The World Bank
This chapter provides conservative estimates of the effectiveness and cost-effectiveness of tobacco-control policies. Using a model of the cohort of smokers alive in 1995, we find that tax increases that would raise the real price of cigarettes by 10% worldwide would cause about 42 million of these smokers to quit. This price increase would prevent a minimum of 10 million tobacco-related deaths.A combined set of non-price measures (such as comprehensive bans on advertising and promotion, bans on smoking in public places, prominent warning labels, and mass information) would cause some 23 million smokers alive in 1995 to quit and would prevent 5 million deaths. The non-price measures are assumed to have an effectiveness of 2%—a conservative assumption. Increased use of nicotine-replacement therapies (NRTs), with an assumed effectiveness of 0.5%, would enable some 6 million smokers alive in 1995 to quit and would avert 1 million deaths.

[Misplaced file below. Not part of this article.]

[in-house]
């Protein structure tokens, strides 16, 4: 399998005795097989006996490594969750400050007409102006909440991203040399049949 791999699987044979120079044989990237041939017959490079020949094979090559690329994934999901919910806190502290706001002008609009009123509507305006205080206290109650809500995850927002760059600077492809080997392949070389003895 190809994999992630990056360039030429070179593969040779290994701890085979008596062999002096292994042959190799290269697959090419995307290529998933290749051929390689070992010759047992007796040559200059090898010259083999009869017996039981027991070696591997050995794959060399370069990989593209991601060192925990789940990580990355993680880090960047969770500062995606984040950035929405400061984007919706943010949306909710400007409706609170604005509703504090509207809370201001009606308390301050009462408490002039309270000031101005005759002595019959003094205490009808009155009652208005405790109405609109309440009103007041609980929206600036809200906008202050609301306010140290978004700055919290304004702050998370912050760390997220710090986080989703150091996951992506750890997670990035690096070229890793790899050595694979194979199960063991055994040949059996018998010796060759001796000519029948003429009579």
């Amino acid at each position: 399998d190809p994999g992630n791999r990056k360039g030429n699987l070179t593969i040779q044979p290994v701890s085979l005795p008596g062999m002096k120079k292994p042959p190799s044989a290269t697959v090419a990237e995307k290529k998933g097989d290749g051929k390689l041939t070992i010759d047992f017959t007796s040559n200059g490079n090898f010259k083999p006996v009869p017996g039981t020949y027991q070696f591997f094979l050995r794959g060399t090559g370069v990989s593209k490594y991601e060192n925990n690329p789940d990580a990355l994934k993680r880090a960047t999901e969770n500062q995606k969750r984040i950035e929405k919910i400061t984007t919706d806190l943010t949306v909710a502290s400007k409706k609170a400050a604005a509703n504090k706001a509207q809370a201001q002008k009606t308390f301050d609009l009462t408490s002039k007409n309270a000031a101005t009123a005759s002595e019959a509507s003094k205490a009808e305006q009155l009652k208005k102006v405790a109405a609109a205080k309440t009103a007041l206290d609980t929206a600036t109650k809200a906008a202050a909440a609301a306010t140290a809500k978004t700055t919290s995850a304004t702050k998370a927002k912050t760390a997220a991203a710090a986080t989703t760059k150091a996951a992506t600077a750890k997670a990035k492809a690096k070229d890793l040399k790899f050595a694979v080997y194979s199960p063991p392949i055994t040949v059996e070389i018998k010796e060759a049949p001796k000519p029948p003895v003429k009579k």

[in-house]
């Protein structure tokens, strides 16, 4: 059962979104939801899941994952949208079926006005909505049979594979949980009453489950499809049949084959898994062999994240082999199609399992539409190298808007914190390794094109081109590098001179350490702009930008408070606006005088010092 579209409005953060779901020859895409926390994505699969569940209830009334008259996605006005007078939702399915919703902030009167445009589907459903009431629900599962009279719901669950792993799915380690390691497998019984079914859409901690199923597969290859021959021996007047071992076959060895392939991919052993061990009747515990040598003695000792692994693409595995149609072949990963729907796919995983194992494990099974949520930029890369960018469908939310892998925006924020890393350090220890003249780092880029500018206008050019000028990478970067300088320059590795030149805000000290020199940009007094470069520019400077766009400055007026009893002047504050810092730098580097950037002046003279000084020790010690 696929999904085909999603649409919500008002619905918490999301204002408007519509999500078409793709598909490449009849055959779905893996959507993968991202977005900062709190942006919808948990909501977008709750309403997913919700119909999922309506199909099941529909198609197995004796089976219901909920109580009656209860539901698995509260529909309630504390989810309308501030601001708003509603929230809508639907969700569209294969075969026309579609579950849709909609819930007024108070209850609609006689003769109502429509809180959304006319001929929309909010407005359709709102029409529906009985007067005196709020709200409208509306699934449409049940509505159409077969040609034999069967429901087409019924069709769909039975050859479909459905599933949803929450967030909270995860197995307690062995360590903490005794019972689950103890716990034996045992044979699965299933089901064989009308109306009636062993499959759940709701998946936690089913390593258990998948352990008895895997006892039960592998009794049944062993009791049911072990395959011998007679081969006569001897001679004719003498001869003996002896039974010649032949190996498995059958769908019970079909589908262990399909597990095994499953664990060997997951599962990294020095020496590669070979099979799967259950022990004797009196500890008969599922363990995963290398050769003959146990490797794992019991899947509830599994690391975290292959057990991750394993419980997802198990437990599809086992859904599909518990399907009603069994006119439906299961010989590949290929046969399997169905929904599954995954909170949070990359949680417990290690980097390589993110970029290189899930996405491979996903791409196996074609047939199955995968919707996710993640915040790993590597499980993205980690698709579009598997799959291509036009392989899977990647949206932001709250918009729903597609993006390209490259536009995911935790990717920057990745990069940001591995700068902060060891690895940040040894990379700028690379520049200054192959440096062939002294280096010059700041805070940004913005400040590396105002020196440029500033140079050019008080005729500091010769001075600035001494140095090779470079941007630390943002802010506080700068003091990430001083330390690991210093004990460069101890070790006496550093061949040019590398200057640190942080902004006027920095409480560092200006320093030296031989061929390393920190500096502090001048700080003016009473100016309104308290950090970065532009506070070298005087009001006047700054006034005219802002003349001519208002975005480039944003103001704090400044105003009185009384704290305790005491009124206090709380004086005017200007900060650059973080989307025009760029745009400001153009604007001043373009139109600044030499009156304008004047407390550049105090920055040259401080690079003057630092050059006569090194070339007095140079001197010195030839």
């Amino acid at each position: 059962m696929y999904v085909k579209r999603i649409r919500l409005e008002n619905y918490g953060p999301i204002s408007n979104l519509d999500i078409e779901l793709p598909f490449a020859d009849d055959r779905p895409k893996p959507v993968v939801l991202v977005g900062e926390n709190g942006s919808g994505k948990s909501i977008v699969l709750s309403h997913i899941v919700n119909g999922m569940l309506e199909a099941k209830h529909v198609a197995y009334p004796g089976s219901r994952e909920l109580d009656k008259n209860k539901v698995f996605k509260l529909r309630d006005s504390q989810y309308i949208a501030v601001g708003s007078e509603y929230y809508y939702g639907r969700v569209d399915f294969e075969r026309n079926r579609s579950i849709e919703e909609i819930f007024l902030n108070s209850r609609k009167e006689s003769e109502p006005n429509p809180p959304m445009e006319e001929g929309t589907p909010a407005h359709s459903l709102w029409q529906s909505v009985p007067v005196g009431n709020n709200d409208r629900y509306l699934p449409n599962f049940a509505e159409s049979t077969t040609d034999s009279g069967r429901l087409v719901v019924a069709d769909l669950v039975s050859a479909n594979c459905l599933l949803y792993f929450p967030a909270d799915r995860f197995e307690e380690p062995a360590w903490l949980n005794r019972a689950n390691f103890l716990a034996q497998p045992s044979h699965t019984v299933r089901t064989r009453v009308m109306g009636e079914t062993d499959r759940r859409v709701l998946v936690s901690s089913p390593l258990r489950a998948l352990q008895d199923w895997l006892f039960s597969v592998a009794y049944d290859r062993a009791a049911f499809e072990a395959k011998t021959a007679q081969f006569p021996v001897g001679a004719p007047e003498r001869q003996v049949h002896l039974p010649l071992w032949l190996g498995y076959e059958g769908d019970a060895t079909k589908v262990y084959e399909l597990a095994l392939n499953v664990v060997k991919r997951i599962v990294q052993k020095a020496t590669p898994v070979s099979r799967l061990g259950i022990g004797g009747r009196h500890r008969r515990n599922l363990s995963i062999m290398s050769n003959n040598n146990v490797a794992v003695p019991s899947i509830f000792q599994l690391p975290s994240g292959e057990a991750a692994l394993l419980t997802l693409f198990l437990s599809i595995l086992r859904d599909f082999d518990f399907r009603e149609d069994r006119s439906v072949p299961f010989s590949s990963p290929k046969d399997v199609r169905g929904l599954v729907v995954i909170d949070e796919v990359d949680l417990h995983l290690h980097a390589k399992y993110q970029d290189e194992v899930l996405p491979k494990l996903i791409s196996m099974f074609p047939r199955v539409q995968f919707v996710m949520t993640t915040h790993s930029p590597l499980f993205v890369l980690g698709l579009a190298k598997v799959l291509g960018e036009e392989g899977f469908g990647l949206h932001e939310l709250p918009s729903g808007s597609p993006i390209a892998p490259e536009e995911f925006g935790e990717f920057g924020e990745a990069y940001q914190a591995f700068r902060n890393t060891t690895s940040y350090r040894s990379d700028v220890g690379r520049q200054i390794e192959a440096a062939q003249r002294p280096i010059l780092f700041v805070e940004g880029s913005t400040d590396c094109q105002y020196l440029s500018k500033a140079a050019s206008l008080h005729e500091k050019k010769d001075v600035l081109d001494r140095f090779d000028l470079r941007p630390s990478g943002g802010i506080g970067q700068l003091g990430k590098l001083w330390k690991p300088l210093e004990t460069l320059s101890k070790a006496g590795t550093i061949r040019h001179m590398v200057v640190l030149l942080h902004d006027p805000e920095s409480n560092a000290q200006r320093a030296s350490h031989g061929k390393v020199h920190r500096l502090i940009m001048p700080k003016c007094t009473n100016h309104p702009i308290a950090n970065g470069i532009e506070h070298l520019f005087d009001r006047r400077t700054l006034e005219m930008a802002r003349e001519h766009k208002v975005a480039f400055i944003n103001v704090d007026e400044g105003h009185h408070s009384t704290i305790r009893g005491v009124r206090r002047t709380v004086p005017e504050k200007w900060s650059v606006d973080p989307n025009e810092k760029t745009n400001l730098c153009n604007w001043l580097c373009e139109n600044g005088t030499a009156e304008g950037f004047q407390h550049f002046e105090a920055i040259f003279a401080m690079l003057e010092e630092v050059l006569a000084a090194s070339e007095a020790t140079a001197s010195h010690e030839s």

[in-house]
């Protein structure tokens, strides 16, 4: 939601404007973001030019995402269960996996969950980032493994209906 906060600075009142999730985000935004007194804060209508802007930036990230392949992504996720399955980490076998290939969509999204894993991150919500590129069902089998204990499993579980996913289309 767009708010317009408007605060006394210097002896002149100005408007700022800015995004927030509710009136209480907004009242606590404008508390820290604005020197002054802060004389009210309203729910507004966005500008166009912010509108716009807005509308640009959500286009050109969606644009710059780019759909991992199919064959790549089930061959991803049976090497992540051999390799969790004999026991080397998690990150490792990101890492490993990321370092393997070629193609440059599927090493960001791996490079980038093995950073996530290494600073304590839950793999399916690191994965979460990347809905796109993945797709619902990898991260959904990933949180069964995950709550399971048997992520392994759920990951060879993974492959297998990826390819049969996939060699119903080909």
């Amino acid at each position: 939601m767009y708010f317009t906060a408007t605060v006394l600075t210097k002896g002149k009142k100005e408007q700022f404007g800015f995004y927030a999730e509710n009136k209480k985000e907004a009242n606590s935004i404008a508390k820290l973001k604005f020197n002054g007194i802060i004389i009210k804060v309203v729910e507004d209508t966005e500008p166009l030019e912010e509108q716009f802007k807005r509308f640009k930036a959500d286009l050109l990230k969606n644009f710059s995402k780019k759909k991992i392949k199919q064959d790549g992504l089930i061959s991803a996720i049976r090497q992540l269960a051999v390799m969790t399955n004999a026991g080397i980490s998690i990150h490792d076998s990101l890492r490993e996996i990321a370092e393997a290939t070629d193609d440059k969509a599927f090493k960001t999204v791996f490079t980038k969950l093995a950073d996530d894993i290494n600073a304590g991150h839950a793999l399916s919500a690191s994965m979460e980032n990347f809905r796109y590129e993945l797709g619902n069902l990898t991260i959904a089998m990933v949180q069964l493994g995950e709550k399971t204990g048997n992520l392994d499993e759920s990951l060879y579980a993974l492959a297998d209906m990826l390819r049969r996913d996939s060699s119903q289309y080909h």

The cost-effectiveness of these interventions in low-income and middle-income countries has also been estimated. By weighing the public-sector costs of implementing and running tobacco-control programs against the years of healthy life saved, measured in disability-adjusted life years, or DALYs,we find that price increases on tobacco would be cost-effective in many circumstances. Depending on various assumptions, price increases could cost between US $4 and $34 per DALY in low-income and middle-income countries. Non-price measures are also cost-effective, ranging from $34 to $685 per DALY in low-income and middle-income countries. NRTs with public provision are also cost-effective in low-income and middle-income countries, ranging from $276 to $851 per DALY. Given that, in practice, there is substantial local variation in the likely effectiveness and costs of these interventions, local assessments are required to guide policy.